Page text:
BF: It’s funny because Out of Sheer Rage was actually the book that I thought about most when I was reading Zona, I guess in part because you frame Zona as a failure to write anything else, in the same way that Out of Sheer Rage was framed as the failure to write a serious academic study of D.H. Lawrence.
GD: Yes, except that it was always—
BF: It was always a conceit.
GD:—Right. Whereas with Zona it really, genuinely was the result of a failure in that I was contracted to write a book about tennis. And I literally was bunking off writing this book I was meant to be doing. It’s one of these things in life where what you joke about at one point you end up being quite sincere about when you’re older.
BF: But the idea of failing to do what you set out to do still interests you.
GD: Oh yeah, that’s a good point. Failure is quite interesting, and it’s something I have a certain amount of experience with. I wasn’t a failure in the way lots of people are failures—I could always get published, that was pretty straightforward. Literary failure is funny because it’s not like you get this massive slap in the face and become a figure of ridicule. It’s more that you do this thing, you write this book, and then this big thing is poised to happen on publication. And nothing happens. It’s just a weird non-event. The literary Richter scale doesn’t register any kind of tremor. That was happening to me for a very long while, and then I managed to persuade myself that these serial failures were perhaps a kind of liberation in that it meant I was free from any kind of pressure from publishers. The stakes were so low that it didn’t really make any kind of difference to anybody that I went from writing a novel to writing a book about the First World War. So I’ve certainly known what it’s like for a book to simply, well, disappear.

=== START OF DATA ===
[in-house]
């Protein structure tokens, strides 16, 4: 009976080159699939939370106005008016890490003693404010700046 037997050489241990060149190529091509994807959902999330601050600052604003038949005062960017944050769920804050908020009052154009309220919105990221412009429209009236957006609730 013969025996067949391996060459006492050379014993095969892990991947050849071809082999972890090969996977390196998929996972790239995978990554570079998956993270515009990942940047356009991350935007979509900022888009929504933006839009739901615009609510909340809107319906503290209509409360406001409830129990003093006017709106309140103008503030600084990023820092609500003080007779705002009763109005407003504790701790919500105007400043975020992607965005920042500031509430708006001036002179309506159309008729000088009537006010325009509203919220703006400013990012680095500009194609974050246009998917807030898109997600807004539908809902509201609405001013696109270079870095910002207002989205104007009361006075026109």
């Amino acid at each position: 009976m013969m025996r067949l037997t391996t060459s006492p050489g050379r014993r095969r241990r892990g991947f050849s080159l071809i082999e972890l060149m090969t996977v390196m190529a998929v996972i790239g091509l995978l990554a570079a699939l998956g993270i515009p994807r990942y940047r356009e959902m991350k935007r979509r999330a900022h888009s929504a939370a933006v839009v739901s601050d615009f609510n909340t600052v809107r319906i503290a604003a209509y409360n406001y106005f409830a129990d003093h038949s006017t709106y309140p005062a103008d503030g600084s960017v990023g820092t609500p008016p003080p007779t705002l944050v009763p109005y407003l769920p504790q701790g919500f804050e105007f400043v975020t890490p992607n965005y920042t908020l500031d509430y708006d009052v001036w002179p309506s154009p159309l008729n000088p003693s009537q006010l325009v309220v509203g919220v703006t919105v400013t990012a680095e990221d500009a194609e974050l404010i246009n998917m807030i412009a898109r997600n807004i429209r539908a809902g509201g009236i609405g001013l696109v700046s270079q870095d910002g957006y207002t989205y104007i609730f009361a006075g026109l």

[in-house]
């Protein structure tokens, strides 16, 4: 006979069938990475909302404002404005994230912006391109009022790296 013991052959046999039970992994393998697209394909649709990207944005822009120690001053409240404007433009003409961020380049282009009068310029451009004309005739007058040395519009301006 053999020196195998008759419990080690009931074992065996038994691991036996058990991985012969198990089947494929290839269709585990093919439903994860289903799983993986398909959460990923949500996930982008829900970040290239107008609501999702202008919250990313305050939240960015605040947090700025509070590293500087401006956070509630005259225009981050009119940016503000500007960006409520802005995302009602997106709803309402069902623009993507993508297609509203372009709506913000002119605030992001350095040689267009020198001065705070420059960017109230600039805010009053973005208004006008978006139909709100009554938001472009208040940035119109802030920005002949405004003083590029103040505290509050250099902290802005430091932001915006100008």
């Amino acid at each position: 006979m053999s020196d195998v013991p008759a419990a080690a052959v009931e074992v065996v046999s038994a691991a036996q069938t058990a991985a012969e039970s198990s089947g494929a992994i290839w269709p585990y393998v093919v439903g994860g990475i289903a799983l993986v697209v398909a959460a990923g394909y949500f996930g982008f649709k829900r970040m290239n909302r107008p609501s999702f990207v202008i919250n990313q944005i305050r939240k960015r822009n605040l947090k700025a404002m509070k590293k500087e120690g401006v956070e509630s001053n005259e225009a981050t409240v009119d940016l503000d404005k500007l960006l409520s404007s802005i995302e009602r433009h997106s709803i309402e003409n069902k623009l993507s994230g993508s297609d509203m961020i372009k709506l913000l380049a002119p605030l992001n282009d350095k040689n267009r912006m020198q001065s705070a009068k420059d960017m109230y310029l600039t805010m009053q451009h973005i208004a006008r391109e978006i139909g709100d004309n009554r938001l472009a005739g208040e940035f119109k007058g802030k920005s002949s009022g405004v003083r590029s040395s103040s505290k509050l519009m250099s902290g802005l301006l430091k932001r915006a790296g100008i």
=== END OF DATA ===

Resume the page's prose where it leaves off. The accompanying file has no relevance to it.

BF: You say at one point in Zona that Tarkovsky is a sanctuary from cliché, which made me think of Martin Amis’s claim that all writing is a war against cliché. And I think it’s fair to say that your work is written in part against clichés of genre, clichés of convention.
GD: Oh, indeed. Absolutely. That’s one of the reasons why I’ve drifted away from fiction as a reader as well as a writer. We can all agree with Amis about avoiding saying things like, ‘It’s raining cats and dogs,’ but there is a much larger cliché whereby some novels can actually be conceived at the level of cliché. The whole idea of what we want from a novel sometimes is for it to conform to a very familiar set of conventions. I did feel for a long while that I was doing something particular in reference to England, which I felt was sort out of whack in terms of where to look for literariness. But I guess in the last ten years or so there have been more of these neither-one-thing-nor-the-other books.
BF: Yeah, I don’t know if you read Ben Lerner’s Leaving the Atocha Station, but that was a very interesting novel—a novel made out of an aversion to the novel form, of not really wanting to be a novel...
GD: Oh dear, this is going to sound like one of those interviews where we faked it in some way, because I was just reading Lerner’s novel three days ago. And yes, it really, really is something else, isn’t it? It’s all in the voice and it’s just so new. So new without any of that sterile sense of it being an experimental novel, and we all know what they look like anyway. I’m hoping I’ll review that when it comes out in the U.K.